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Habit of Mind 10 (HoM)

January 23rd, 2020 · No Comments

HOM 10

Habit of Mind 10: Gathering Data through all Senses.

We found a fantastic chapter dedicated solely to this habit and the best thing we can do is just offer it to you, openly and in raw form. So we do things differently today. Here it is.

Observe perpetually.

Henry James

“The brain is the ultimate reductionist. It reduces the world to its elementary parts: photons of light, molecules of fragrance, sound waves, vibrations of touch—all of which send electrochemical signals to individual brain cells that store information about lines, movements, colors, smells, and other sensory inputs.

Intelligent people know that all information gets into the brain through sensory pathways: gustatory, olfactory, tactile, kinesthetic, auditory, and visual. Most linguistic, cultural, and physical learning is derived from the environment by observing or taking it in through the senses. To know a wine it must be drunk; to know a role it must be acted; to know a game it must be played; to know a dance it must be performed; to know a goal it must be envisioned. Those whose sensory pathways are open, alert, and acute absorb more information from the environment than those whose pathways are withered, immune, and oblivious to sensory stimuli.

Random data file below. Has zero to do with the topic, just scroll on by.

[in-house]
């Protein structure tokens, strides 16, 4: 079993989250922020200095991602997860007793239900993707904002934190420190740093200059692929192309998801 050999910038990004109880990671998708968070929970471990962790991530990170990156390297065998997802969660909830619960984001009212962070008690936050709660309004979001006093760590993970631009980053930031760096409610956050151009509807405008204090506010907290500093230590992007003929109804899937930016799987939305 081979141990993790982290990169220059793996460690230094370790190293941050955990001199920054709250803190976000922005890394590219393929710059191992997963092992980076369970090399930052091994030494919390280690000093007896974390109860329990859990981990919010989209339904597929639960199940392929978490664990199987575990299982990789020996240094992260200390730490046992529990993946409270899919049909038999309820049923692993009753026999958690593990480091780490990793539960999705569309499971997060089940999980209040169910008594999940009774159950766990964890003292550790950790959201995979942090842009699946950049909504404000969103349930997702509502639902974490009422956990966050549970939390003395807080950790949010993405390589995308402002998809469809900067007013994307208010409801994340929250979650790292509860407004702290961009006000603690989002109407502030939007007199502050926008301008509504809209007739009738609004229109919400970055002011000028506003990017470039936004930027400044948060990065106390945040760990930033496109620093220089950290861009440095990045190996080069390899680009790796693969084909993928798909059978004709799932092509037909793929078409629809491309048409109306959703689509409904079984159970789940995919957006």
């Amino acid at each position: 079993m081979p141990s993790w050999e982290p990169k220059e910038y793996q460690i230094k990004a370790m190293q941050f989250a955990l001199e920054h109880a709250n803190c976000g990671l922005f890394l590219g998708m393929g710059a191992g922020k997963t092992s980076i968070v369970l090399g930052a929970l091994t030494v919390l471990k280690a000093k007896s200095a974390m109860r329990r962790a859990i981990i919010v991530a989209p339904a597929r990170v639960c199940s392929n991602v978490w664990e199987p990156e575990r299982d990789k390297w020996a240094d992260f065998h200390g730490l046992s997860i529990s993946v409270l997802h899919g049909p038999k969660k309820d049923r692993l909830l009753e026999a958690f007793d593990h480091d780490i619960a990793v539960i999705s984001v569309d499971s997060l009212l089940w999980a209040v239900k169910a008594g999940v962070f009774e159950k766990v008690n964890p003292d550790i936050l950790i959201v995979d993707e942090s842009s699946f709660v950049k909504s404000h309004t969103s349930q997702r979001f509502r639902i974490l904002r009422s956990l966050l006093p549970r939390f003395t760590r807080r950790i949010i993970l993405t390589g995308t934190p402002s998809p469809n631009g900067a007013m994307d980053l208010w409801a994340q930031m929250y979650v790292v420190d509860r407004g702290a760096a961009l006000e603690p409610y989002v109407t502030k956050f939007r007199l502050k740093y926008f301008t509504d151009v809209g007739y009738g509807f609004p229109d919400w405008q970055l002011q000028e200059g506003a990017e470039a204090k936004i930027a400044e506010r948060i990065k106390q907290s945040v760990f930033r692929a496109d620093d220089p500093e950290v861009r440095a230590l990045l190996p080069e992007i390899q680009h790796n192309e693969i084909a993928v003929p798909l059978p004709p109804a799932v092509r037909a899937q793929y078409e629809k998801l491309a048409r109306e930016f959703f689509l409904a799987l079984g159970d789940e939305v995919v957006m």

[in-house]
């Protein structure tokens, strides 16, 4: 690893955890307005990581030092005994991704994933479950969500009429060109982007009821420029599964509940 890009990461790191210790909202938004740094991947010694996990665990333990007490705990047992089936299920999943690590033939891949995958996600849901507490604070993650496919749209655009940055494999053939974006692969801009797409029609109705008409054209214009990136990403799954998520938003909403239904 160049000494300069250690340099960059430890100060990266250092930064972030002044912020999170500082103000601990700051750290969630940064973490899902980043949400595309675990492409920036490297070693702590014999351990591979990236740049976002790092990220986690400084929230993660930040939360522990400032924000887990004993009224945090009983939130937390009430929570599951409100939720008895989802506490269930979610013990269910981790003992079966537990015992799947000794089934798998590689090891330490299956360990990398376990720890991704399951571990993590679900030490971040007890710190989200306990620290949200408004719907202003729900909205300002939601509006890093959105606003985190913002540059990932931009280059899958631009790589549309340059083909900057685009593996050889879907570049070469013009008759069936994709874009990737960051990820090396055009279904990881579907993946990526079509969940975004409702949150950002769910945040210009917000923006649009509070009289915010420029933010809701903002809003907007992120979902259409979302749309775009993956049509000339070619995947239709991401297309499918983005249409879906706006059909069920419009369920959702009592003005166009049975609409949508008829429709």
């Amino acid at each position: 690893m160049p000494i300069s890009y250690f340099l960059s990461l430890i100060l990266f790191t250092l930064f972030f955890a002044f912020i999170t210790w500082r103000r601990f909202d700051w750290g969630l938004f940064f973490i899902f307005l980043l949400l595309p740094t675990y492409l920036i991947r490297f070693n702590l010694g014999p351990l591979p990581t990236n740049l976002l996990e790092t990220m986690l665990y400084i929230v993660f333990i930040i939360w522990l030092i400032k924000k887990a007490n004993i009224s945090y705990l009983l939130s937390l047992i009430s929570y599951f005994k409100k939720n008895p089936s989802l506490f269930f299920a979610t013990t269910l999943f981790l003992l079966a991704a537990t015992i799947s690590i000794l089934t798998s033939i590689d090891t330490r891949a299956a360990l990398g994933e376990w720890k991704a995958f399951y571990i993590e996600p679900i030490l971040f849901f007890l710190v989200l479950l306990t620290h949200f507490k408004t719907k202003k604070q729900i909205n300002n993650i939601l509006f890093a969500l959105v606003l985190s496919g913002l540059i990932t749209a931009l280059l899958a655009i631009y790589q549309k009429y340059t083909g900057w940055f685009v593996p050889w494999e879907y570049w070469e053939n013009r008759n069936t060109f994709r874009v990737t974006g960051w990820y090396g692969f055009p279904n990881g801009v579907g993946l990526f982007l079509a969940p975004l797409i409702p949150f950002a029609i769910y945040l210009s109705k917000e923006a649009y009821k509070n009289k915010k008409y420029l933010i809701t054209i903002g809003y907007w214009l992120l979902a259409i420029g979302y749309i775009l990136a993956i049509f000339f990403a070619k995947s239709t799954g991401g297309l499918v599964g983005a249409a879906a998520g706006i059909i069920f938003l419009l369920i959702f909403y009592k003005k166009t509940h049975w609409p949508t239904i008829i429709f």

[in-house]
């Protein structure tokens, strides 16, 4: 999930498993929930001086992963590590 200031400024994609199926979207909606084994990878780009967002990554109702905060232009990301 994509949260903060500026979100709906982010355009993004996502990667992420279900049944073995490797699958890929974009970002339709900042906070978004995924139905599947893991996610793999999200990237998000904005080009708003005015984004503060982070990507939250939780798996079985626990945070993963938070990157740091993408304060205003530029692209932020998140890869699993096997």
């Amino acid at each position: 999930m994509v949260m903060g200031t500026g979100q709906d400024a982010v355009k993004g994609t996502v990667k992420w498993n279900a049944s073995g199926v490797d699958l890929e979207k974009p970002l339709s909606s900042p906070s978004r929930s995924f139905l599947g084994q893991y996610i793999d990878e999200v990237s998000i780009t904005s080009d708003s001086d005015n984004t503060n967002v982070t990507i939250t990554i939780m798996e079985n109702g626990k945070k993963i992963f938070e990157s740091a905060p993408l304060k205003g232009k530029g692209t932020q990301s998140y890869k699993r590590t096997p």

The more regions of the brain that store data about a subject, the more interconnection there is. This redundancy means students will have more opportunities to pull up all those related bits of data from their multiple storage areas in response to a single cue. This cross-referencing of data strengthens the data into something that’s learned rather than just memorized (Willis, 2007).

We are learning more and more about the impact of the arts and music on improved mental functioning. Forming mental images is important in mathematics and engineering; listening to classical music seems to improve spatial reasoning. Social scientists use scenarios and role playing; scientists build models; engineers use CAD-CAM; mechanics learn through hands-on experimentation; artists explore colors and textures; and musicians combine instrumental and vocal music.

Some students, however, go through school and life oblivious to the textures, rhythms, patterns, sounds, and colors around them. Sometimes children are afraid to touch things or get their hands dirty. Some don’t want to feel an object that might be slimy or icky. They operate within a narrow range of sensory problem-solving strategies, wanting only to describe it but not illustrate or act it, or to listen but not participate.”

Costa, A. and Kallick, B. (n.d.). Learning and leading with habits of mind.

 

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